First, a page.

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Golfer Hugh Baiocchi

TODAY IN KIMBERLEY’S HISTORY 01 APRIL

UPDATED: 01/04/2020

1 April 1898, Rhodes becomes a shareholder in the Diamond Fields Advertiser.
1 April 1914, De Beers Director Robert English dies.
1 April 1989, Hugh Baiocchi (pictured) sets a new course record of 63 at the Kimberley golf course.

DIAMOND FIELDS ADVERTISER CHANGES POLICY
Francis Dormer, who became Editor of The Cape Argus newspaper in Cape Town in 1879 was given the opportunity to buy the paper from Saul Solomon, but did not have funds to make the purchase. He approached Cecil Rhodes, who was keen to have a newspaper on his side in his early political career, who agreed to sponsor the venture for £6000, half of which was payable in cash and the balance in instalments.

The transfer was completed on 1 July 1881, and by 1886 Dormer, with the backing of Rhodes and other shareholders, owned the printing works then known as The Argus Printing and Publishing Company of Cape Town, Limited. It is believed that Rhodes was the second largest shareholder of the company behind Dormer himself. Certainly, Rhodes knew the importance of having a newspaper on his side, and he was involved, without a doubt, as a shareholder in Johannesburg’s daily newspaper, The Star, as well as with the Diamond Fields Advertiser in Kimberley. The latter, very much an anti-Rhodes newspaper, changed its policy when it was floated as a company on 1 April 1898, the major shareholders being Frederick St Leger, Ferdinand Schuler and Cecil Rhodes, the latter represented by Dr Rutherfoord Harris.

George Green was appointed Editor at this junction, and would be dubbed ‘The Prince of Journalists’ by Rhodes after the Siege of Kimberley. Green had met with Rhodes for supper shortly after his appointment, and they became friendly. Rhodes said that Green was always accessible and he used to offer him many juicy political tidbits for the newspaper, invariably commenting “I call that a bit of real jam for your newspaper.”

UPDATED: 01/04/2019

1 April 1898, Rhodes becomes a shareholder in the Diamond Fields Advertiser.
1 April 1914, De Beers Director Robert English dies.
1 April 1989, Hugh Baiocchi (pictured) sets a new course record of 63 at the Kimberley golf course.

DID YOU KNOW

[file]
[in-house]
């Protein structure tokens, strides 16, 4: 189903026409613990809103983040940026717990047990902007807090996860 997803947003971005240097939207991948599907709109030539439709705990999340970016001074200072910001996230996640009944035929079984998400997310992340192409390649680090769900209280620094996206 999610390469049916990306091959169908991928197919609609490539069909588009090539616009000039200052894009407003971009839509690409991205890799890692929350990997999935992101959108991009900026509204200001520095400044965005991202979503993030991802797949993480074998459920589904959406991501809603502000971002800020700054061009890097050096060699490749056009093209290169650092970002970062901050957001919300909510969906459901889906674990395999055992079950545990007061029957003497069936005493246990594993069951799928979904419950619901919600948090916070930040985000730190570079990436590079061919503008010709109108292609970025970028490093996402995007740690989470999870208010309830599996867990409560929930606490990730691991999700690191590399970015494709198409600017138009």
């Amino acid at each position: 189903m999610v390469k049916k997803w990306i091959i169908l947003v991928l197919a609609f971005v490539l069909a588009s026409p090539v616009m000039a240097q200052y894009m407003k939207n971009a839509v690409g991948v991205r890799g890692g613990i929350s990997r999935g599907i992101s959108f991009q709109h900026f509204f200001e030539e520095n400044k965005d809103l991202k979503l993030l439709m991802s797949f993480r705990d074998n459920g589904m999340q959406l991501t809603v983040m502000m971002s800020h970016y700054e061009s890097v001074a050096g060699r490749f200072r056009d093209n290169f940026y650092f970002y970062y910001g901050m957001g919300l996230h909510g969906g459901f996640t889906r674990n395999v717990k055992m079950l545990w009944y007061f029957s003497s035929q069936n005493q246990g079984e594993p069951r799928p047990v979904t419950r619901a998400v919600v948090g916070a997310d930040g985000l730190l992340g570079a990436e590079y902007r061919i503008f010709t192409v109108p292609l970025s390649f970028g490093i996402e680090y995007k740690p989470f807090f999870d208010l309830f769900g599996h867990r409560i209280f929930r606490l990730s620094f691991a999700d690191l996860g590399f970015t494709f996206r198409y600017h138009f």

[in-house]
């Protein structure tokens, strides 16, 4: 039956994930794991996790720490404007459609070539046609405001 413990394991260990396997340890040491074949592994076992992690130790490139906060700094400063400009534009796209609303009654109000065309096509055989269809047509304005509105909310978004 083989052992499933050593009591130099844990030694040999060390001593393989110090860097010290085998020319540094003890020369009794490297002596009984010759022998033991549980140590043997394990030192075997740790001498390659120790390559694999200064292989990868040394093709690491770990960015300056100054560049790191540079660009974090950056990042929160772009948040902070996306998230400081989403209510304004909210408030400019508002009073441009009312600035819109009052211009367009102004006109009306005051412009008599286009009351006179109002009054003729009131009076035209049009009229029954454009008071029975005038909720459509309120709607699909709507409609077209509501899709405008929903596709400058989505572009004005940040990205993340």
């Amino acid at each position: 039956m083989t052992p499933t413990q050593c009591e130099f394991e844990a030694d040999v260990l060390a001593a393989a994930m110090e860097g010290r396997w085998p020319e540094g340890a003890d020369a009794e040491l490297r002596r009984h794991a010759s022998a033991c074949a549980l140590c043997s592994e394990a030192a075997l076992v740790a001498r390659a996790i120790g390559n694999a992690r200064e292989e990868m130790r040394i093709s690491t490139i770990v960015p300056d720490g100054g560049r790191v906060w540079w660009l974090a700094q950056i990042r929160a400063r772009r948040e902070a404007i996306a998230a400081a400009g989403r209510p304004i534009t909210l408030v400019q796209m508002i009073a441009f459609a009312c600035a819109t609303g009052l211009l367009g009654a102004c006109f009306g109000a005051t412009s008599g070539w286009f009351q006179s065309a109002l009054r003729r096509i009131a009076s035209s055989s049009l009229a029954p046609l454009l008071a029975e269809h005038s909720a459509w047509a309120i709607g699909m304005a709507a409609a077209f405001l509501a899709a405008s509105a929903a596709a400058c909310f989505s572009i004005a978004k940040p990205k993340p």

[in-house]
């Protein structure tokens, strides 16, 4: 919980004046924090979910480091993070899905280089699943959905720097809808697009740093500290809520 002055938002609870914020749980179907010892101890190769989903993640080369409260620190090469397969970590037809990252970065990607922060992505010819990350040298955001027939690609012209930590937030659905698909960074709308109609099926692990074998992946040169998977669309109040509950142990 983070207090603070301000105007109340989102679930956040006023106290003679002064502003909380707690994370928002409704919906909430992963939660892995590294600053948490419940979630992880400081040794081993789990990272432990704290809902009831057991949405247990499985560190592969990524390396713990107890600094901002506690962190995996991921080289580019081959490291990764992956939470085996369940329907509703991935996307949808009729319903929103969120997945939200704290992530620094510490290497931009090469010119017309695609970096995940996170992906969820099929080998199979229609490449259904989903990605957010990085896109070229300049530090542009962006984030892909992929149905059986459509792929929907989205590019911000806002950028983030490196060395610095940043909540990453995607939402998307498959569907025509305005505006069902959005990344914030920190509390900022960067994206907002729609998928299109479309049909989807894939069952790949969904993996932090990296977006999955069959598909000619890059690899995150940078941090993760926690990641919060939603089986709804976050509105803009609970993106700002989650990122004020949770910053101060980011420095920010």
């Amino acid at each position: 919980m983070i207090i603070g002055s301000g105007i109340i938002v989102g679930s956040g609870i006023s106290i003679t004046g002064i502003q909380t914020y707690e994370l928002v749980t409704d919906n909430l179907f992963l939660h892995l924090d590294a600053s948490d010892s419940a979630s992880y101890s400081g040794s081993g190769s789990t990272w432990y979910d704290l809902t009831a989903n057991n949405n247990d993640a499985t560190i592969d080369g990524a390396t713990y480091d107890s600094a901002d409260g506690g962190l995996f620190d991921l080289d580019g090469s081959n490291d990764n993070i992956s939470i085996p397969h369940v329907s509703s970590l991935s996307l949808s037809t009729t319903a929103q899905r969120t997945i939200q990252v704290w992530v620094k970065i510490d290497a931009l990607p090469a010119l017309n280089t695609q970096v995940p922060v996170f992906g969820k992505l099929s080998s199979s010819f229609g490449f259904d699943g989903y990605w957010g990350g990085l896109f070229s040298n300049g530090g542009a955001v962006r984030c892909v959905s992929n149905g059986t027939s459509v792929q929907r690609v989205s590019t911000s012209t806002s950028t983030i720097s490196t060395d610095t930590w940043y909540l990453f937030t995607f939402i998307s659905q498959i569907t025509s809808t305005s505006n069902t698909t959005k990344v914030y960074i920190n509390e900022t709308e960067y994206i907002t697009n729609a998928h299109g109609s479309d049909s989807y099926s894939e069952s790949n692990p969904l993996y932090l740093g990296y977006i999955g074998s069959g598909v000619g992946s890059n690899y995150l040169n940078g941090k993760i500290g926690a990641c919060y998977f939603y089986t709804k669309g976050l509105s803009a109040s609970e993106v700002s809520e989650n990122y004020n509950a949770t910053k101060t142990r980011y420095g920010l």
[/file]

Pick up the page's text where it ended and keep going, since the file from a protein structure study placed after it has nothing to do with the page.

Hugh John Baiocchi (born Johannesburg 17 August 1946) is a South African professional golfer who has won more than twenty professional tournaments around the world.

After winning the SA Amateur in 1970, he turned professional in 1971 and spent his regular career playing mainly in Europe. He was a member of the European Tour from its first season in 1972 until 1993 and made the top one hundred on the Order of Merit for the Tour’s first nineteen seasons, including three top ten placings: 1973 (3rd); 1975 (6th) and 1977 (2nd). He won six official money events on the tour. He also competed regularly on the Southern Africa Tour during the Northern Hemisphere winter, winning several tournaments there and winning the Order of Merit in 1973/74 and 1978/79. He won the SA Open Championship in 1979.

As a senior (over 50) golfer, Baiocchi played mainly on the U.S.-based Champions Tour, where he has three wins.
Married to wife Joan and with two children (Lauren and Justin), he lives in Palm Springs, California. His daughter, Lauren, is married to well-known retired baseball player Johnny Bench.

He also designed many golf courses such as the Legend Course at the Constance Belle Mare Plage Resort in Mauritius, venue of the 2011 MCB Tour Championship.

(mostly from Wikipedia).

1 April 1898, Rhodes becomes a shareholder in the Diamond Fields Advertiser.
1 April 1914, De Beers Director Robert English dies.
1 April 1989, Hugh Baiocchi sets a new course record of 63 at the Kimberley course.

PT-Hugh_Baiocchi-1989

Golf icon Hugh Baiocchi and his wife, Joan

DID YOU KNOW

The settlement of Modder River was begun shortly after the railway line reached there in 1885 and by the outbreak of the Anglo-Boer War there were at least six hotels at what had become a weekend destination for Kimberley citizens. The Crown and Royal Hotel (pictured) is the sole surviving hotel.

One of the big battles of the Anglo-Boer War was also fought at the junction of the Modder and Riet rivers on 28 November 1899 – the Battle of Modder River, or as the Boers called it, the Battle of Two Rivers (Tweeriviere). It was at this battle that General Koos de la Rey introduced trenches into the Boer battle plans.

The British army of Lord Methuen camped in the Modder River/Ritchie region from 29 November 1899 until 16 February 1900, although it was used throughout the war as a British outpost.

PT-The_Crown_and_Royal_Hotel-1885

The Crown and Royal Hotel, Modder River

The village of Ritchie, a farming settlement, was originally called The Rosmead, possibly named after Lord Rosmead (Sir Hercules Robinson). In 1881 John Fraser offered plots for sale for the erection of buildings for what he termed “a retreat” for Kimberley folk, and by October 1889 it was called Rosmead Township. By 1912 the village had been renamed Ritchie – as there was already a Rosmead in the Cape – after the farmer who founded the town, one Hendrik Ritchie.

Both Modder River and Ritchie are incorporated into the Sol Plaatje Municipality.

From Kimberley Calls and Recalls on Facebook By Steve Lunderstedt

Aeon Computer Kimberley

About Steve Lunderstedt

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